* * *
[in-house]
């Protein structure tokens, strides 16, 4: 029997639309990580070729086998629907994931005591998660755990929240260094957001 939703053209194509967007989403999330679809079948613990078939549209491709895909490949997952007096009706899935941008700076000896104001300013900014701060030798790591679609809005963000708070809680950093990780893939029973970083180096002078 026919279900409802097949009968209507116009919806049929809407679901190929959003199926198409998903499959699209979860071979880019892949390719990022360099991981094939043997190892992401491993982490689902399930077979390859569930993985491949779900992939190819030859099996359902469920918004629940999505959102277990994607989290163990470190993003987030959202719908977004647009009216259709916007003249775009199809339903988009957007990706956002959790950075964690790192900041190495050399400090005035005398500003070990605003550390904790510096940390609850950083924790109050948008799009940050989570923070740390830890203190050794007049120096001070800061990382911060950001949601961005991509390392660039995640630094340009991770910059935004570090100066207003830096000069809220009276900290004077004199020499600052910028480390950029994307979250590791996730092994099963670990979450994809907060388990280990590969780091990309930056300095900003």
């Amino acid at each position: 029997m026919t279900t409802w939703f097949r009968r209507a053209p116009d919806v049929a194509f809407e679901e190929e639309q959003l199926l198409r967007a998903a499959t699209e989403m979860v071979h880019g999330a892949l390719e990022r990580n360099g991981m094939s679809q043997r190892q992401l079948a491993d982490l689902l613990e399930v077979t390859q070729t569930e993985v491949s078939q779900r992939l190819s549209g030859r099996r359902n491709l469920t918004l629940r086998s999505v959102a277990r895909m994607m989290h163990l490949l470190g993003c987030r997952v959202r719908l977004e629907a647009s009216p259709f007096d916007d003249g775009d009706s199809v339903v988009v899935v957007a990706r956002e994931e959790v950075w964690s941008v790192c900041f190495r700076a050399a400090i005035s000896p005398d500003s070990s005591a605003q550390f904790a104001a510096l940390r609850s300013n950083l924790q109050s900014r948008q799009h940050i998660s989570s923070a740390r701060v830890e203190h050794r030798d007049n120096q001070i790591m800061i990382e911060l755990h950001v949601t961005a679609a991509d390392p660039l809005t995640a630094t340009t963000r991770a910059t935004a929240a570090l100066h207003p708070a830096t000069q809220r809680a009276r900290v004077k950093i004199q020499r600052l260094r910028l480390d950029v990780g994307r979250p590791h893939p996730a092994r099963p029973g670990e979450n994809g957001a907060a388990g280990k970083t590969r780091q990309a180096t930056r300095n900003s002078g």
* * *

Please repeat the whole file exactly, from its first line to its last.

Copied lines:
[in-house]
């Protein structure tokens, strides 16, 4: 029997639309990580070729086998629907994931005591998660755990929240260094957001 939703053209194509967007989403999330679809079948613990078939549209491709895909490949997952007096009706899935941008700076000896104001300013900014701060030798790591679609809005963000708070809680950093990780893939029973970083180096002078 026919279900409802097949009968209507116009919806049929809407679901190929959003199926198409998903499959699209979860071979880019892949390719990022360099991981094939043997190892992401491993982490689902399930077979390859569930993985491949779900992939190819030859099996359902469920918004629940999505959102277990994607989290163990470190993003987030959202719908977004647009009216259709916007003249775009199809339903988009957007990706956002959790950075964690790192900041190495050399400090005035005398500003070990605003550390904790510096940390609850950083924790109050948008799009940050989570923070740390830890203190050794007049120096001070800061990382911060950001949601961005991509390392660039995640630094340009991770910059935004570090100066207003830096000069809220009276900290004077004199020499600052910028480390950029994307979250590791996730092994099963670990979450994809907060388990280990590969780091990309930056300095900003």
């Amino acid at each position: 029997m026919t279900t409802w939703f097949r009968r209507a053209p116009d919806v049929a194509f809407e679901e190929e639309q959003l199926l198409r967007a998903a499959t699209e989403m979860v071979h880019g999330a892949l390719e990022r990580n360099g991981m094939s679809q043997r190892q992401l079948a491993d982490l689902l613990e399930v077979t390859q070729t569930e993985v491949s078939q779900r992939l190819s549209g030859r099996r359902n491709l469920t918004l629940r086998s999505v959102a277990r895909m994607m989290h163990l490949l470190g993003c987030r997952v959202r719908l977004e629907a647009s009216p259709f007096d916007d003249g775009d009706s199809v339903v988009v899935v957007a990706r956002e994931e959790v950075w964690s941008v790192c900041f190495r700076a050399a400090i005035s000896p005398d500003s070990s005591a605003q550390f904790a104001a510096l940390r609850s300013n950083l924790q109050s900014r948008q799009h940050i998660s989570s923070a740390r701060v830890e203190h050794r030798d007049n120096q001070i790591m800061i990382e911060l755990h950001v949601t961005a679609a991509d390392p660039l809005t995640a630094t340009t963000r991770a910059t935004a929240a570090l100066h207003p708070a830096t000069q809220r809680a009276r900290v004077k950093i004199q020499r600052l260094r910028l480390d950029v990780g994307r979250p590791h893939p996730a092994r099963p029973g670990e979450n994809g957001a907060a388990g280990k970083t590969r780091q990309a180096t930056r300095n900003s002078g």